Illinois’ has already benefitted from this recent explosion in wind development, with wind farms bringing millions of dollars into our communities. According to a July 2016 study by Dr. David Loomis at Illinois State University, the state’s existing wind farms will bring over $6.4 billion dollars in new economic benefit over the next 25 years. This includes $30.4 million in new property taxes, $13.86 million in new income to landowners who lease land to wind farms, as well as the creation of over 20,000 construction jobs and nearly 900 operations & maintenances jobs.
Windpower enjoys bipartisan support in Illinois because wind creates benefits across the state. Businesses from Chicago to Peoria are working in the wind supply chain, and rural areas like Livingston and Bureau Counties are seeing massive investments in new wind farms. All this means jobs and economic growth for a state where both are in short supply.
And best of all, wind power is saving businesses and individuals millions on their electric bills. A 2011 study by the Illinois Power Agency found that renewable energy generation has reduced wholesale electric prices by $177 million per year, and that was when Illinois had far less wind generation.
Businesses Take Notice
The nation’s largest corporations are taking notice of wind’s benefits. Across the country, companies are making real investments in renewables because it makes business sense.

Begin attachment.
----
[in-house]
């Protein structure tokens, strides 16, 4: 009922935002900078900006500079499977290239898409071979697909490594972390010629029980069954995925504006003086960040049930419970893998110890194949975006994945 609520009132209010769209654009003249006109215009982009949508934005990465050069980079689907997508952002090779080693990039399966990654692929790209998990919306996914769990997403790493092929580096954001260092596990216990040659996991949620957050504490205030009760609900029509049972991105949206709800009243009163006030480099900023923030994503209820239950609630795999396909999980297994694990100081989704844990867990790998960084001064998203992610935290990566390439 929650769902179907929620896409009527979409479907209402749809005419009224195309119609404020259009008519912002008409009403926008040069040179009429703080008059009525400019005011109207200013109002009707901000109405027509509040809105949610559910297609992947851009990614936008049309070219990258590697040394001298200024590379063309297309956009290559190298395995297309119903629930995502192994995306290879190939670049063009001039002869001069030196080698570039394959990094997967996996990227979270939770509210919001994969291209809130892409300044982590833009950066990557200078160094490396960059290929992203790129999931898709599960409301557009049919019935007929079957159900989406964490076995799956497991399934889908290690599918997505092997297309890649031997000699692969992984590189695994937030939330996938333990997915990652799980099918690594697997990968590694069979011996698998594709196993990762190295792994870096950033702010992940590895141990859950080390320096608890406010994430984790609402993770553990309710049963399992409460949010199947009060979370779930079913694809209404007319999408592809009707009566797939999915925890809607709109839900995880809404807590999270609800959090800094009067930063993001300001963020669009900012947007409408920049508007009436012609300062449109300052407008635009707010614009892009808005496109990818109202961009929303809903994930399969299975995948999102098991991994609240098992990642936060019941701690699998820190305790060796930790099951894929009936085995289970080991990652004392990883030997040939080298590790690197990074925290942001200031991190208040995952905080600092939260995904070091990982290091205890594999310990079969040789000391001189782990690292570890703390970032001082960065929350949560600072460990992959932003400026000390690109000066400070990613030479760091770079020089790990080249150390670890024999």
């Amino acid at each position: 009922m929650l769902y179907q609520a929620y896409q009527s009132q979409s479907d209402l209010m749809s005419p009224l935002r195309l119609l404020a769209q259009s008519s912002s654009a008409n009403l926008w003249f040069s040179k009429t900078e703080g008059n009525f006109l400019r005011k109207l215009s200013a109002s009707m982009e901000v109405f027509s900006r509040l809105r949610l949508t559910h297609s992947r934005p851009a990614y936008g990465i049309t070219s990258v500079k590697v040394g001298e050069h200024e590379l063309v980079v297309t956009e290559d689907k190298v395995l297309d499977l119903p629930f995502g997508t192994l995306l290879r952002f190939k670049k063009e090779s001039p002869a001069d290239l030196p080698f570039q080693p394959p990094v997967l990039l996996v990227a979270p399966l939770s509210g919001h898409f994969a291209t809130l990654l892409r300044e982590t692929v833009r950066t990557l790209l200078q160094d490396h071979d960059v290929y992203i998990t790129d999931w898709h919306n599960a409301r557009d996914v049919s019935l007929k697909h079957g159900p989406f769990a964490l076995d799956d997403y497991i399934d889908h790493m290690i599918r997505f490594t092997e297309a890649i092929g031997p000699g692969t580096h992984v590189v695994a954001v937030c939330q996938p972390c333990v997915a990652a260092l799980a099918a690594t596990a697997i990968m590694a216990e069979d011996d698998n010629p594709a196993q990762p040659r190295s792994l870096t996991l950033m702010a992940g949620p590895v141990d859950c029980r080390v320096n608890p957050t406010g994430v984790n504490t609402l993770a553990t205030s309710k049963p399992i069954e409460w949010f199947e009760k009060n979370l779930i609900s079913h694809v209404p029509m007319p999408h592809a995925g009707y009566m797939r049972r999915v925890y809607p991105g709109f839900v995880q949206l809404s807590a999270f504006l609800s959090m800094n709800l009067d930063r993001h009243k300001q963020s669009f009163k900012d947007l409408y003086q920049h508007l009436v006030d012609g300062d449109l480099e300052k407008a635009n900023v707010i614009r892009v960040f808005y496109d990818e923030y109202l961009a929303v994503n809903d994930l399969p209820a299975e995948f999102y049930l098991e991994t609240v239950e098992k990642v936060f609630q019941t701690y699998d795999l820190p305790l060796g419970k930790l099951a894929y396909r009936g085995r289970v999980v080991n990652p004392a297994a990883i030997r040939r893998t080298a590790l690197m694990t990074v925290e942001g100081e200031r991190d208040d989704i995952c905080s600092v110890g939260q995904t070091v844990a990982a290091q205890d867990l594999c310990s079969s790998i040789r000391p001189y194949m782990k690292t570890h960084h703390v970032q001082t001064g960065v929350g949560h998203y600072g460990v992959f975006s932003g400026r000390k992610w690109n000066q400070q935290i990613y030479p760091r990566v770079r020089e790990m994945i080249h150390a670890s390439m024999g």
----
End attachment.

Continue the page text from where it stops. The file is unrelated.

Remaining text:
Electricity can be among the largest expenses for a large, industrial power user, and fluctuations in power prices can cause unexpected financial difficulty. But because wind has no fuel cost, a wind farm can sell power to a user at a fixed rate for upwards of 20 years. No other generator can offer such price stability. For buyers, a long-term power-purchase agreement with a wind farm can mean a significant hedge against rising energy prices.
Illinois is at the forefront of this trend. In 2014, Microsoft inked a deal to buy windpower for its Chicago-area data center from the Pilot Hill wind project near Kankakee. In Vermillion County, furniture retailer actually purchased a wind farm near Hoopeston, which it is now using to power its stores in the US.
These projects are unique because they are long-term investments of hundreds of millions of dollars. It’s hard to discard these actions as greenwashing or PR. Wind just makes business sense!
The Future is Bright
Of course, no industry is without its challenges. The energy sector is changing rapidly, and the wind industry must continue to innovate or risk losing to competition from cheap solar or natural gas. Siting is also an issue, and many communities in Illinois have seen brutal battles for local wind farm permits.
But despite the difficulties, the wind sector is strong and growing in Illinois. And while this renewable energy source is not the whole answer to our energy problems, power can be safely and reliably integrated into our existing energy mix. With smart planning and stable policy, we can ensure windpower is part of a robust economy and a smarter, cleaner energy future.
This article was written for and first appeared in Peoria Magazine, InterBusiness Issues, October 2016.